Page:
Zdeno Chara, Steve Kampfer, Roman Hamrlik, Max Pacioretty

Bruins’ 8-6 win over Habs had everything: fights, goals and plenty of hate

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The Boston Bruins beat the Montreal Canadiens 8-6 in a game that will stoke the fires of two opposing forces: those who love and hate hockey’s dichotomy between brutality and beauty.

Boston 8, Montreal 6

Before we get to the carnage and goal scoring frenzy, it’s important to note that this game had serious implications on the Northeast Division title race. With this win, the Bruins open up a four-point lead over the Habs and Boston also holds a game in hand.

That four-point lead might be the most important number to come from this game, but there were plenty of others. The second period included eight goals (four for Boston, four for Montreal), including seven in 6:19. That’s the fastest seven goal spree in this historic rivalry. Carey Price allowed the most goals of his career, letting eight Bruins shots pass him by.

But the game wasn’t just a bloodbath in a figurative sense, as the two sides threw enough knuckles that even Carey Price and Tim Thomas got involved. Well, sort of:

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Overall, the Bruins finished the game with a staggering 85 penalty minutes while the Canadiens received 55. The contest devolved into a Slap Shot-like brawl, with some questionable fights as some Bruins seemed to take advantage of rarely fighting Canadiens.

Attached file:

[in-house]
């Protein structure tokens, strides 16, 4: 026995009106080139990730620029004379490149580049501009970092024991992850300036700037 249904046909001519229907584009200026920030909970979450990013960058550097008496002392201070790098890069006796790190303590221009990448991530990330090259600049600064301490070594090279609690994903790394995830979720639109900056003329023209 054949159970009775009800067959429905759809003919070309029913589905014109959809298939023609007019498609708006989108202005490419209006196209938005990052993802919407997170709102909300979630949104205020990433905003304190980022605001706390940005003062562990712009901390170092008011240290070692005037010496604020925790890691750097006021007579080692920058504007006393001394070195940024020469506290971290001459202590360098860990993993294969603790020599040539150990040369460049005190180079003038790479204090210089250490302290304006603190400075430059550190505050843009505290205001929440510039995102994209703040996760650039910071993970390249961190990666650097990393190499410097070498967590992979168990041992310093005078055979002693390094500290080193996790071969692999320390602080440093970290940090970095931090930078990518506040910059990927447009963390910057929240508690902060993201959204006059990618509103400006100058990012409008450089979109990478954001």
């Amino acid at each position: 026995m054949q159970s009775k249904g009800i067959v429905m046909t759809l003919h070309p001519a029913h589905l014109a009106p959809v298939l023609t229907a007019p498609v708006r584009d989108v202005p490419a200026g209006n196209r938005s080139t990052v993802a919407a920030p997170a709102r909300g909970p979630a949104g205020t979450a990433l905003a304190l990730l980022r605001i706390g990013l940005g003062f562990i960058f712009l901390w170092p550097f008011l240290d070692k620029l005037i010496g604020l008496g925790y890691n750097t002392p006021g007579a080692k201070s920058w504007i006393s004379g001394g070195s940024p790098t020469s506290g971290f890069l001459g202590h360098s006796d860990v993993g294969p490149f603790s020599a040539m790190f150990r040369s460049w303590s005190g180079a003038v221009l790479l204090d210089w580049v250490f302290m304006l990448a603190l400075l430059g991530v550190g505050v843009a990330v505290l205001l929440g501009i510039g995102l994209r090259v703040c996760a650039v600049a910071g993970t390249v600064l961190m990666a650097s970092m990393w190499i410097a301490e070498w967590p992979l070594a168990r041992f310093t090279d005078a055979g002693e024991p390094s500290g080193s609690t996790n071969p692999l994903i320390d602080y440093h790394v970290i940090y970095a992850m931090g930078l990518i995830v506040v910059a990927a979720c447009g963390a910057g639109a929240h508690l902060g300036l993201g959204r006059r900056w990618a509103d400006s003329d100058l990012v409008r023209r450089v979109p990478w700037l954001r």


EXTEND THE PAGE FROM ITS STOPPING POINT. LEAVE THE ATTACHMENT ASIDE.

Tom Pyatt’s mangled face is probably a pretty good microcosm of a rough game for Montreal. (H/T to Seth Rorabaugh.)

Jacques Martin probably won’t be happy with anything that happened in this game (with the possible exception of Max Pacioretty’s two-goal game), but Boston coach Claude Julien cannot be completely satisfied either. Tim Thomas allowed six goals while finesse forward David Krejci might have put himself in danger of injury by getting involved in the final frame fight fest.

Milan Lucic scored two goals and had an assist while Michael Ryder also scored two goals in a game that provided 14 scores, none of which resulted from an empty net.

While the game had its regrettable moments, it is the kind of night one would expect from a long-time, hate-filled rivalry like the one shared between the Habs and Bruins. There still isn’t much of a gap between the two teams in the Northeast, so their final two games (March 8 and 24th) should be interesting to watch.

Something tells me the league’s office will have their eyes on those two contests, as tonight’s game got out of control.

Video: Drouin equalizes, but Rust strikes again 30 seconds later

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Bryan Rust is really having himself a series.

After opening the scoring in Game 7 of the Eastern Conference Final, Rust took matters into his own hands after Jonathan Drouin evened the score for Tampa Bay, notching his second goal of the game — just 30 seconds after Drouin scored — to put Pittsburgh back out in front, 2-1.

Before digging into the Rust goal (posted above), let’s take a moment to appreciate Drouin’s snipe, one that whizzed by Pittsburgh netminder Matt Murray:

Now, back to Rust.

With that second goal he’s now racked up eight points for the playoffs, just three back of the 11 he put up over the course of the entire regular season. The former Notre Dame standout has become a major storyline, and now sits tied with Patric Hornqvist for the team lead in even-strength playoff goals.

Not bad for a guy that spent a fair chunk of the year in Wilkes-Barre/Scranton, eh?